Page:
LIVEMINT.COM & WALL STREET JOURNAL, JUNE 17, 2010
The innovation revolution
Emerging India has evolved from the world's back office into a
knowledge and innovation hub. In the next decade, expect benefits for
not just the nation but the global economy
When Americans think of Indian outsourcing, they visualize call
centres doing low-level tech support and information technology (IT)
companies fixing bugs in computer software. Indeed, that is where the
Indian industry got its start. But while the West was literally
sleeping, Indian outsourcers evolved into world-class research and
development (R&D) machines.
Its call centre operators are now helping enhance patient care for US
hospitals, optimize financial transactions for Australian banks and
streamline parts management for European engineering firms. Its IT
companies are developing mission-critical avionics systems,
next-generation telecom technologies and complex medical devices.
Despite the limitations imposed by the country's weak infrastructure
and antiquated education system, India has rapidly evolved into a
global knowledge and innovation hub.
Just 10 years ago, Indian IT companies such as Infosys Technologies
Ltd, Tata Consultancy Services Ltd (TCS) and Wipro Ltd were bidding
for small contracts to help Western companies fix the Y2K bug in their
computer systems. Their customers were desperate to fix this ticking
time bomb, but didn't have the manpower or skill to do it. So despite
severe hesitations, Western companies sent their mission-critical
systems to India for repair.
Indian outsourcers used this opportunity to expand operations, build
new skills and, most importantly, get to know their customers. The
catastrophe was averted, and both sides benefited. Indian firms used
this as a launching pad for bigger projects and entry into more
The Indian industry faced a severe problem, however. It needed to hire
hundreds of thousands of engineers, but the output of its engineering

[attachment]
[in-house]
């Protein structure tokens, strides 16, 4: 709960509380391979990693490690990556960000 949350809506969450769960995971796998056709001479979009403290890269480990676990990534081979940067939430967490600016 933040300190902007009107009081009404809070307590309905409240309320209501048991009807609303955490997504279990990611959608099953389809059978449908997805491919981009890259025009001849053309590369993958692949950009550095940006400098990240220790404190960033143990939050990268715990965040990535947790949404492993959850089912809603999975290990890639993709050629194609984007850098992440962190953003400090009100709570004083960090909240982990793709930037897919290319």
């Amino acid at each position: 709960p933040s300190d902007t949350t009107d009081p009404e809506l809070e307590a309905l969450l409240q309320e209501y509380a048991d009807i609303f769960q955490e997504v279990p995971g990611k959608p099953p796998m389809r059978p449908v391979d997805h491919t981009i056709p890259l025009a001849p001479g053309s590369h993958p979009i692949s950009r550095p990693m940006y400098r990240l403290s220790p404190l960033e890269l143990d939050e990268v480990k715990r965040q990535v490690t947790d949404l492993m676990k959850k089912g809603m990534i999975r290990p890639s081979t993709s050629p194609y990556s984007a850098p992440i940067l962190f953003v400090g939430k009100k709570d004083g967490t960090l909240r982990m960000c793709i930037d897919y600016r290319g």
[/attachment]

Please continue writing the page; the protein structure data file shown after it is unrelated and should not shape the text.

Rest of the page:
colleges was severely limited. In 1999, India graduated only 76,000
engineers, and most did not receive high-quality education. This
number had doubled by 2004, but quality suffered.
The Indian Institutes of Technology produce world-class engineers, but
they graduate less than 5,000 engineers in all every year. To make
matters worse, the advanced types of engineering jobs Indian companies
were bidding for required engineers with Master's and PhD-level
In 2004, India graduated only 17,000 Master's and 900 PhDs in
engineering. The number of PhDs wasn't even enough to staff its
This resulted in fierce competition for experienced talent and caused
huge increases in salaries and attrition rates. For a while, it looked
like the Indian outsourcing industry would implode, like it had just
been a flash in the pan.
Move forward to 2007. In that year, India's top five IT companies
(TCS, Infosys, Wipro, Satyam and HCL) added around 120,000 engineers.
Accenture Plc and IBM India Pvt. Ltd added 14,000 each. Thousands of
other smaller companies also expanded and recruited.
In 2006, India graduated at around 222,000 engineers. And most experts
on Indian education agree that, at best, only half the engineers who
graduate from Indian colleges are employable by technology companies.
So where did the magic happen?
The answer lies in the ability of Indian entrepreneurs to rise above
all the hurdles the government and society throw at them. Just as
India's companies install their own power generators to deal with
supply problems and purification plants to provide clean water, they
have built their own surrogate education system. And herein lies
India's greatest innovation: Its companies have developed the ability
to take the output of a weak education system and turn these workers
into R&D specialists who can compete in the global arena.
Faced with severe talent shortages, escalating salaries and a lagging
education system, Indian industry had to rethink the way it recruited,
trained, developed and retained its workforce. It started by adapting